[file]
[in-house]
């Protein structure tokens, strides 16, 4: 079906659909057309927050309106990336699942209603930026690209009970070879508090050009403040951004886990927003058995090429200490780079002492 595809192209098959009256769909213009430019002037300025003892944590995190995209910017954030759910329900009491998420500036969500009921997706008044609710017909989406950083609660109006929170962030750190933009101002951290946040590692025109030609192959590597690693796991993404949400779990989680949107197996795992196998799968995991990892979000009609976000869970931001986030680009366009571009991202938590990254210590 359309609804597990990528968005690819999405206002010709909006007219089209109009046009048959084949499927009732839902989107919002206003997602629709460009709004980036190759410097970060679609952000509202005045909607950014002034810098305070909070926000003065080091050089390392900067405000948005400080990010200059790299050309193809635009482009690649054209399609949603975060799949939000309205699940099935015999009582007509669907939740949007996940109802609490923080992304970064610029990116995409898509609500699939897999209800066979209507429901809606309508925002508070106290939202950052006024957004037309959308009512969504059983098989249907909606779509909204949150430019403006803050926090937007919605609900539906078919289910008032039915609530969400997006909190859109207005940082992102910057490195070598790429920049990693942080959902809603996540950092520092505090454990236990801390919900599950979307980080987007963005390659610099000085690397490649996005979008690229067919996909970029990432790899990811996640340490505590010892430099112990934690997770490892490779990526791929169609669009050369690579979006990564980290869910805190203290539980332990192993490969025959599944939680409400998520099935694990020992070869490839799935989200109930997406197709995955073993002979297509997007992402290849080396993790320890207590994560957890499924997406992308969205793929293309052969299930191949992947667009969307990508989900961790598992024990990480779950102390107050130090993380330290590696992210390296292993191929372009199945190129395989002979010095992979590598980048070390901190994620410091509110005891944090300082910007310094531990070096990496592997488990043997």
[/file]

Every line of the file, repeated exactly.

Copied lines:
[in-house]
């Protein structure tokens, strides 16, 4: 079906659909057309927050309106990336699942209603930026690209009970070879508090050009403040951004886990927003058995090429200490780079002492 595809192209098959009256769909213009430019002037300025003892944590995190995209910017954030759910329900009491998420500036969500009921997706008044609710017909989406950083609660109006929170962030750190933009101002951290946040590692025109030609192959590597690693796991993404949400779990989680949107197996795992196998799968995991990892979000009609976000869970931001986030680009366009571009991202938590990254210590 359309609804597990990528968005690819999405206002010709909006007219089209109009046009048959084949499927009732839902989107919002206003997602629709460009709004980036190759410097970060679609952000509202005045909607950014002034810098305070909070926000003065080091050089390392900067405000948005400080990010200059790299050309193809635009482009690649054209399609949603975060799949939000309205699940099935015999009582007509669907939740949007996940109802609490923080992304970064610029990116995409898509609500699939897999209800066979209507429901809606309508925002508070106290939202950052006024957004037309959308009512969504059983098989249907909606779509909204949150430019403006803050926090937007919605609900539906078919289910008032039915609530969400997006909190859109207005940082992102910057490195070598790429920049990693942080959902809603996540950092520092505090454990236990801390919900599950979307980080987007963005390659610099000085690397490649996005979008690229067919996909970029990432790899990811996640340490505590010892430099112990934690997770490892490779990526791929169609669009050369690579979006990564980290869910805190203290539980332990192993490969025959599944939680409400998520099935694990020992070869490839799935989200109930997406197709995955073993002979297509997007992402290849080396993790320890207590994560957890499924997406992308969205793929293309052969299930191949992947667009969307990508989900961790598992024990990480779950102390107050130090993380330290590696992210390296292993191929372009199945190129395989002979010095992979590598980048070390901190994620410091509110005891944090300082910007310094531990070096990496592997488990043997």